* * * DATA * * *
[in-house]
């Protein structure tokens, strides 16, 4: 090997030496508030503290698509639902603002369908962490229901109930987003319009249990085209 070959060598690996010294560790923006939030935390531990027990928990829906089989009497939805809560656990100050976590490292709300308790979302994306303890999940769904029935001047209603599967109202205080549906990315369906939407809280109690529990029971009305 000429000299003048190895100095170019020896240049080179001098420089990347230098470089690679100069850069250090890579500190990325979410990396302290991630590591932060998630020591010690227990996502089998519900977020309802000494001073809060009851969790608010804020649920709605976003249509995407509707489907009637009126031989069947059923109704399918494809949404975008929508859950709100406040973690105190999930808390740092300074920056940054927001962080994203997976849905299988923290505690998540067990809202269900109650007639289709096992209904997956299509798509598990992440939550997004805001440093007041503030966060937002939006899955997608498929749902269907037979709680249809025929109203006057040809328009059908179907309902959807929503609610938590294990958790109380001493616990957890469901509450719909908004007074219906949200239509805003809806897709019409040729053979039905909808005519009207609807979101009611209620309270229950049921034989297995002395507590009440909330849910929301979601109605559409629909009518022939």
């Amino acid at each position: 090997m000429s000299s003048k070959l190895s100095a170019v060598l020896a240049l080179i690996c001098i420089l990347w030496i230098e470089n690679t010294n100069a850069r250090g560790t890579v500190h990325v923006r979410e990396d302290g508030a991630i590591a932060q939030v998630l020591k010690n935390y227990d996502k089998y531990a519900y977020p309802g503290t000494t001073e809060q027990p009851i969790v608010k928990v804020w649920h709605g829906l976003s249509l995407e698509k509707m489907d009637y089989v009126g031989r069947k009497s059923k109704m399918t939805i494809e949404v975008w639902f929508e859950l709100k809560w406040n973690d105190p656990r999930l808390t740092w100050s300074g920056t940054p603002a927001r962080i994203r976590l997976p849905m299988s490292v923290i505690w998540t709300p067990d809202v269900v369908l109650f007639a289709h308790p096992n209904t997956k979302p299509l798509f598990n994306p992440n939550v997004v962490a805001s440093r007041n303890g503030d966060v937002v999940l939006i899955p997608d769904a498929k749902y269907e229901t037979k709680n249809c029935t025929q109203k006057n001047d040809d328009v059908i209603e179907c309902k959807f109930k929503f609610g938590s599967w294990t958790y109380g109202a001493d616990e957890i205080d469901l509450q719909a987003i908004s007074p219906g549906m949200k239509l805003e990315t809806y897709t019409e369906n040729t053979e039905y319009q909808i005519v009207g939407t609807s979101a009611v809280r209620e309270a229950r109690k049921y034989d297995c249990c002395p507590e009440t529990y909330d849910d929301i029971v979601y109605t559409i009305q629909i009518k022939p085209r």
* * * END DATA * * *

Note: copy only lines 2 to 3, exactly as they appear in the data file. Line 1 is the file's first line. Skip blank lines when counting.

């Protein structure tokens, strides 16, 4: 090997030496508030503290698509639902603002369908962490229901109930987003319009249990085209 070959060598690996010294560790923006939030935390531990027990928990829906089989009497939805809560656990100050976590490292709300308790979302994306303890999940769904029935001047209603599967109202205080549906990315369906939407809280109690529990029971009305 000429000299003048190895100095170019020896240049080179001098420089990347230098470089690679100069850069250090890579500190990325979410990396302290991630590591932060998630020591010690227990996502089998519900977020309802000494001073809060009851969790608010804020649920709605976003249509995407509707489907009637009126031989069947059923109704399918494809949404975008929508859950709100406040973690105190999930808390740092300074920056940054927001962080994203997976849905299988923290505690998540067990809202269900109650007639289709096992209904997956299509798509598990992440939550997004805001440093007041503030966060937002939006899955997608498929749902269907037979709680249809025929109203006057040809328009059908179907309902959807929503609610938590294990958790109380001493616990957890469901509450719909908004007074219906949200239509805003809806897709019409040729053979039905909808005519009207609807979101009611209620309270229950049921034989297995002395507590009440909330849910929301979601109605559409629909009518022939």
């Amino acid at each position: 090997m000429s000299s003048k070959l190895s100095a170019v060598l020896a240049l080179i690996c001098i420089l990347w030496i230098e470089n690679t010294n100069a850069r250090g560790t890579v500190h990325v923006r979410e990396d302290g508030a991630i590591a932060q939030v998630l020591k010690n935390y227990d996502k089998y531990a519900y977020p309802g503290t000494t001073e809060q027990p009851i969790v608010k928990v804020w649920h709605g829906l976003s249509l995407e698509k509707m489907d009637y089989v009126g031989r069947k009497s059923k109704m399918t939805i494809e949404v975008w639902f929508e859950l709100k809560w406040n973690d105190p656990r999930l808390t740092w100050s300074g920056t940054p603002a927001r962080i994203r976590l997976p849905m299988s490292v923290i505690w998540t709300p067990d809202v269900v369908l109650f007639a289709h308790p096992n209904t997956k979302p299509l798509f598990n994306p992440n939550v997004v962490a805001s440093r007041n303890g503030d966060v937002v999940l939006i899955p997608d769904a498929k749902y269907e229901t037979k709680n249809c029935t025929q109203k006057n001047d040809d328009v059908i209603e179907c309902k959807f109930k929503f609610g938590s599967w294990t958790y109380g109202a001493d616990e957890i205080d469901l509450q719909a987003i908004s007074p219906g549906m949200k239509l805003e990315t809806y897709t019409e369906n040729t053979e039905y319009q909808i005519v009207g939407t609807s979101a009611v809280r209620e309270a229950r109690k049921y034989d297995c249990c002395p507590e009440t529990y909330d849910d929301i029971v979601y109605t559409i009305q629909i009518k022939p085209r």